How Christian Conservatives Learned to Love Donald Trump

Hispanic woman reading Bible
Hispanic woman reading Bible

In the early months of the primary season, Donald Trump's personal reputation and his awkward attempts to bond with Christian conservatives persuaded political pundits that he'd be unlikely to attract the support of "values voters." The pundits were wrong. Many explanations have been suggested for Trump's unlikely popularity among Christian conservatives, including the draw of authoritarianism and a "cultural shift" in which evangelicalism has become a political rather than a "religious brand."

I suspect that the phenomenon of Christian conservatives coming out for Trump is determined simultaneously by multiple factors--these and others. What I'd like to suggest, however, is that in addition to asking why Christian conservatives love Trump we should ask how they learn to love him. That is, what forms of political socialization are believers encountering that prime them to regard Trump and his candidacy favorably?

We don't have to dive deeply into Christian conservative media to see pro-Trump messaging in the ordinary communications of movement moral entrepreneurs and followers. One example is the Presidential Prayer Team, a project that encourages Christians to pray for the President and other public officials and also delivers Christian conservative political rhetoric to subscribers. Recently, the PPT has delivered to the inboxes of its millions of subscribers "devotional news" and commentary that asks of the upcoming election, "Is It a Sin to Sit It Out? If Christians Don't Vote Theere [sic] Will be Consequences." The essay reminds readers of the dangers of a Clinton presidency, encourages them to vote, and bluntly warns them to reject the option of a third party candidate. Another piece delivered to subscribers addresses the "Never Trump" conservative campaign and warns Christian conservatives against splitting the Republican Party by opposing Trump.

"Member comments" in response to "The Anything but Trump Ticket" become visible in a pop-up window and include:

I believe Donald is the one God is backing because he is child-like and unpretentious. It is obvious he loves his country. He is not perfect, but he is genuine, a man with no guile and a true leader.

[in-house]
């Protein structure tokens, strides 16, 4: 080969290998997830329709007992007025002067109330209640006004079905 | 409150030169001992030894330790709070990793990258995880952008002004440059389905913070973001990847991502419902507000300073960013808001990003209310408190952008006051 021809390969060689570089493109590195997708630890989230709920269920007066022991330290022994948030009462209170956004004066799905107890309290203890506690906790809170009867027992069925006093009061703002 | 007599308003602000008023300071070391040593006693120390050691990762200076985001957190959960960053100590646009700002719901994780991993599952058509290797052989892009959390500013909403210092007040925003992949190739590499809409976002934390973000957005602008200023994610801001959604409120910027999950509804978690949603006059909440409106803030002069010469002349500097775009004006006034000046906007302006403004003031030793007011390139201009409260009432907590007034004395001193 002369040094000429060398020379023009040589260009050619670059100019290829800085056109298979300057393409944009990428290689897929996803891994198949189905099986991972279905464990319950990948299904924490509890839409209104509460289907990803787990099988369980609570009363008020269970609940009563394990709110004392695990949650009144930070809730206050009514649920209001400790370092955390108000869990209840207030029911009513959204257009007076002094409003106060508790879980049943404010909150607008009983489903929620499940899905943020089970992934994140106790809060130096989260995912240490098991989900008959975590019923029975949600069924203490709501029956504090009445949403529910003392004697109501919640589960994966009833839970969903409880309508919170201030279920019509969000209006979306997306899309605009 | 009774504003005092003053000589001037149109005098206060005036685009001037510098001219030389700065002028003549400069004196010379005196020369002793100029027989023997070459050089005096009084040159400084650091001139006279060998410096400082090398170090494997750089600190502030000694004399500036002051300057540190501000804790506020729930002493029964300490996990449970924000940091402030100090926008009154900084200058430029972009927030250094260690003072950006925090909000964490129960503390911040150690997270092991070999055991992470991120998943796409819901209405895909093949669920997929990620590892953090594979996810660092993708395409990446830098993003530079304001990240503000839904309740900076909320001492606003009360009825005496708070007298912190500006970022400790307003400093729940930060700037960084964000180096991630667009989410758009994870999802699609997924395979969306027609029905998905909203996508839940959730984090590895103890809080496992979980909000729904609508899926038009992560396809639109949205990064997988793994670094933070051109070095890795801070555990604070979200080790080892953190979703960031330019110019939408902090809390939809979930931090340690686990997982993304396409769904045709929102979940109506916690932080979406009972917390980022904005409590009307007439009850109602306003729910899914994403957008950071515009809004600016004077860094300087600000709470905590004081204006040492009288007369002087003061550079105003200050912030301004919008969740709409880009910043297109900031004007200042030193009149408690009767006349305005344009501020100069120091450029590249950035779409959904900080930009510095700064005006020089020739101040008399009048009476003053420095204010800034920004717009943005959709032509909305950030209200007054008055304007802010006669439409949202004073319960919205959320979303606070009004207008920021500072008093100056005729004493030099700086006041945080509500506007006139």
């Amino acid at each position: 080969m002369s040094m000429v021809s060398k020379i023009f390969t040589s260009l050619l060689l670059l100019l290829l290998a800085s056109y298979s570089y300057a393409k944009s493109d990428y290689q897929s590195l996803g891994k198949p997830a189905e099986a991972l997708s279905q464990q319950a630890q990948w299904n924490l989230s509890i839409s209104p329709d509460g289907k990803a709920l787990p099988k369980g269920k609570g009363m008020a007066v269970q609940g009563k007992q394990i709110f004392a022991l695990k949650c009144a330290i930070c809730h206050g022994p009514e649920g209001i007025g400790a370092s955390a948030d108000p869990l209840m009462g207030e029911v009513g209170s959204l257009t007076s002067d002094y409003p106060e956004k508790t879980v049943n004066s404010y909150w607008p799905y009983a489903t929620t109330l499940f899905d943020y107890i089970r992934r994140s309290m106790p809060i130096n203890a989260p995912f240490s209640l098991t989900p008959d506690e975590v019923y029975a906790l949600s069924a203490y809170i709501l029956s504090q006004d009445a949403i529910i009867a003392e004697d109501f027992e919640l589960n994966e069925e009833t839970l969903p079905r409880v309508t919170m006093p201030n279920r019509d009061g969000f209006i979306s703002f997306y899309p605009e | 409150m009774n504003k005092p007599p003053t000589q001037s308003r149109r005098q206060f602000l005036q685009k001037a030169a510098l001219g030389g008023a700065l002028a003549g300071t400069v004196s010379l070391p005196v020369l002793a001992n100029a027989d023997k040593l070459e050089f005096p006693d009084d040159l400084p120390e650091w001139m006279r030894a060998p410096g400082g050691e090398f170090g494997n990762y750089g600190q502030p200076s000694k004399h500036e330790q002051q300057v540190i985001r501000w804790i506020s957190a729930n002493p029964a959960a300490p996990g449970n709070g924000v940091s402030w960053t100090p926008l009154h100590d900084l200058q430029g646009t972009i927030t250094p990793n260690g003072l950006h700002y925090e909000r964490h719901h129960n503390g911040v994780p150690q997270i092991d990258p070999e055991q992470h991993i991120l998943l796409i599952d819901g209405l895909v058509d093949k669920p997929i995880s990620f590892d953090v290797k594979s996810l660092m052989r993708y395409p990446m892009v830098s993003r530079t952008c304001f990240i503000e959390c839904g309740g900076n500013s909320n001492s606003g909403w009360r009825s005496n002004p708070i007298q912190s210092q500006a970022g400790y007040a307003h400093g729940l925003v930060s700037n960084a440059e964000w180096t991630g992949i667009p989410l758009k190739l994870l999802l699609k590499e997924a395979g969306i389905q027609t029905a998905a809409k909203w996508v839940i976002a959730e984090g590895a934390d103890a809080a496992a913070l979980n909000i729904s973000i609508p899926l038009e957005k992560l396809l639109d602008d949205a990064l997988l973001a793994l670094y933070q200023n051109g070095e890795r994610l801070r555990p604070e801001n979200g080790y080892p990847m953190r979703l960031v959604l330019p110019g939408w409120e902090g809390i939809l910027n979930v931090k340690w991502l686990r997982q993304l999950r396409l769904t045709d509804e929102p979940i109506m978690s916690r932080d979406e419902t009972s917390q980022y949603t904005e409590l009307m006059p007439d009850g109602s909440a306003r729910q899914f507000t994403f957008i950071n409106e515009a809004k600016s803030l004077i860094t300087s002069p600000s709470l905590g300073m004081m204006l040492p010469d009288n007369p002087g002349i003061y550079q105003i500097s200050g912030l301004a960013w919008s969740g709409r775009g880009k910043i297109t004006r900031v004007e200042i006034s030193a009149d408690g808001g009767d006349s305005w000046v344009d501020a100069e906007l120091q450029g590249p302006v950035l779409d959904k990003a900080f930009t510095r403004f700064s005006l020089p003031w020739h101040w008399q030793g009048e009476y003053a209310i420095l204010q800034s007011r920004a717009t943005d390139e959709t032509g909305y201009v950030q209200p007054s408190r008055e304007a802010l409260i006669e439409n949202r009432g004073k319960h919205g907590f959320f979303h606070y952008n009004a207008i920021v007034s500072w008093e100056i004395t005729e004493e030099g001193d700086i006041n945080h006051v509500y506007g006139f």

More interesting is this comment:

I am hearing from people of prophecy that God has raised up Donald Trump for such a time as this.

For such a time as this: the phrase, from Esther 4:14, was frequently used by Christian conservatives in the 2000s to suggest that George W. Bush was heaven sent to deal with the nation's dilemmas and direct it back to God.

In addition to what moral entrepreneurs say in public discourse, political agendas are also shaped by what they don't say. For example, as Trump campaigns for President, in its daily political alerts the Family Research Council continues to focus subscribers' attention on challenges to Obamacare, transgender politics, and the Obama administration's antagonism to religious liberty. Conspicuously absent are warnings about the perils of a Trump presidency or even non-partisan exhortations to Christians to pray without ceasing for the outcome of the 2016 election. After Trump referred to "2 Corinthians" in a January speech at Liberty University, FRC president Tony Perkins acknowledged that Trump is "not familiar with the Bible." However, reservations about the likely Republican nominee are not showing up in the FRC's political updates to believers, and that silence is significant.

One important path to understanding Christian conservatism is paying attention to the mechanisms inside the Christian Right movement through which elites formulate and followers negotiate the movement's political goals, ideas, and arguments. Just as citizens don't weigh evidence in order to rationally arrive at political views, adherents of social and political movements don't just join a movement because it reflects their already crystallized beliefs. Political beliefs are also a product of social movements, which continually instruct and socialize followers. Sometimes this socialization operates far out of sight of outsiders. But it's there if we know where to look.